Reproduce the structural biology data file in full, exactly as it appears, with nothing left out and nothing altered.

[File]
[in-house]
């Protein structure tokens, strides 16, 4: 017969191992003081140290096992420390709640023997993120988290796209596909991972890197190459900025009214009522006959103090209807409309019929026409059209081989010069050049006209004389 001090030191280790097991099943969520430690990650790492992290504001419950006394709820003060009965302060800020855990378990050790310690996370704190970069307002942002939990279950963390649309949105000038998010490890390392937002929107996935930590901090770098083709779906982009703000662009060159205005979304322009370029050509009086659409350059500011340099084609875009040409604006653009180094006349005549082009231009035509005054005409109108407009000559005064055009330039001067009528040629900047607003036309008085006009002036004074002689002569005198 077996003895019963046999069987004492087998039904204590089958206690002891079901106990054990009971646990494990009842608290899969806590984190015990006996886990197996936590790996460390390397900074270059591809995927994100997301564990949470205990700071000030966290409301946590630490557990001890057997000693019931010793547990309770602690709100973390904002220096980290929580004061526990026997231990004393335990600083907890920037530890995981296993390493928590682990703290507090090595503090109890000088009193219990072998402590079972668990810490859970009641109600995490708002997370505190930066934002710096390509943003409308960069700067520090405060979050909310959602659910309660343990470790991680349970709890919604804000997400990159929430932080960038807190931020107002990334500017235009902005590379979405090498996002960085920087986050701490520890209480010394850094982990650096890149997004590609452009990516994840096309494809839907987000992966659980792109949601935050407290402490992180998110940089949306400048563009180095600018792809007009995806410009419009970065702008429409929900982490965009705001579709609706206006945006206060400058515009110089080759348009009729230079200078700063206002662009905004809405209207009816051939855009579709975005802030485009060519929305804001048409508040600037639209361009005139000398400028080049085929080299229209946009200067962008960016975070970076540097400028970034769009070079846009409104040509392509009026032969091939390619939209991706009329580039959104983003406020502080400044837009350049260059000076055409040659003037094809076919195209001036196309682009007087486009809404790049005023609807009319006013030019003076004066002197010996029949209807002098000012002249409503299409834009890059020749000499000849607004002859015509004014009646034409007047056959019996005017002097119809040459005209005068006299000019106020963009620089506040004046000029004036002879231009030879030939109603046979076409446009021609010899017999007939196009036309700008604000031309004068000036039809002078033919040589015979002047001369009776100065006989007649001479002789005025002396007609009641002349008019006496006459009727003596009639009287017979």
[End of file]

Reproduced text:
[in-house]
């Protein structure tokens, strides 16, 4: 017969191992003081140290096992420390709640023997993120988290796209596909991972890197190459900025009214009522006959103090209807409309019929026409059209081989010069050049006209004389 001090030191280790097991099943969520430690990650790492992290504001419950006394709820003060009965302060800020855990378990050790310690996370704190970069307002942002939990279950963390649309949105000038998010490890390392937002929107996935930590901090770098083709779906982009703000662009060159205005979304322009370029050509009086659409350059500011340099084609875009040409604006653009180094006349005549082009231009035509005054005409109108407009000559005064055009330039001067009528040629900047607003036309008085006009002036004074002689002569005198 077996003895019963046999069987004492087998039904204590089958206690002891079901106990054990009971646990494990009842608290899969806590984190015990006996886990197996936590790996460390390397900074270059591809995927994100997301564990949470205990700071000030966290409301946590630490557990001890057997000693019931010793547990309770602690709100973390904002220096980290929580004061526990026997231990004393335990600083907890920037530890995981296993390493928590682990703290507090090595503090109890000088009193219990072998402590079972668990810490859970009641109600995490708002997370505190930066934002710096390509943003409308960069700067520090405060979050909310959602659910309660343990470790991680349970709890919604804000997400990159929430932080960038807190931020107002990334500017235009902005590379979405090498996002960085920087986050701490520890209480010394850094982990650096890149997004590609452009990516994840096309494809839907987000992966659980792109949601935050407290402490992180998110940089949306400048563009180095600018792809007009995806410009419009970065702008429409929900982490965009705001579709609706206006945006206060400058515009110089080759348009009729230079200078700063206002662009905004809405209207009816051939855009579709975005802030485009060519929305804001048409508040600037639209361009005139000398400028080049085929080299229209946009200067962008960016975070970076540097400028970034769009070079846009409104040509392509009026032969091939390619939209991706009329580039959104983003406020502080400044837009350049260059000076055409040659003037094809076919195209001036196309682009007087486009809404790049005023609807009319006013030019003076004066002197010996029949209807002098000012002249409503299409834009890059020749000499000849607004002859015509004014009646034409007047056959019996005017002097119809040459005209005068006299000019106020963009620089506040004046000029004036002879231009030879030939109603046979076409446009021609010899017999007939196009036309700008604000031309004068000036039809002078033919040589015979002047001369009776100065006989007649001479002789005025002396007609009641002349008019006496006459009727003596009639009287017979």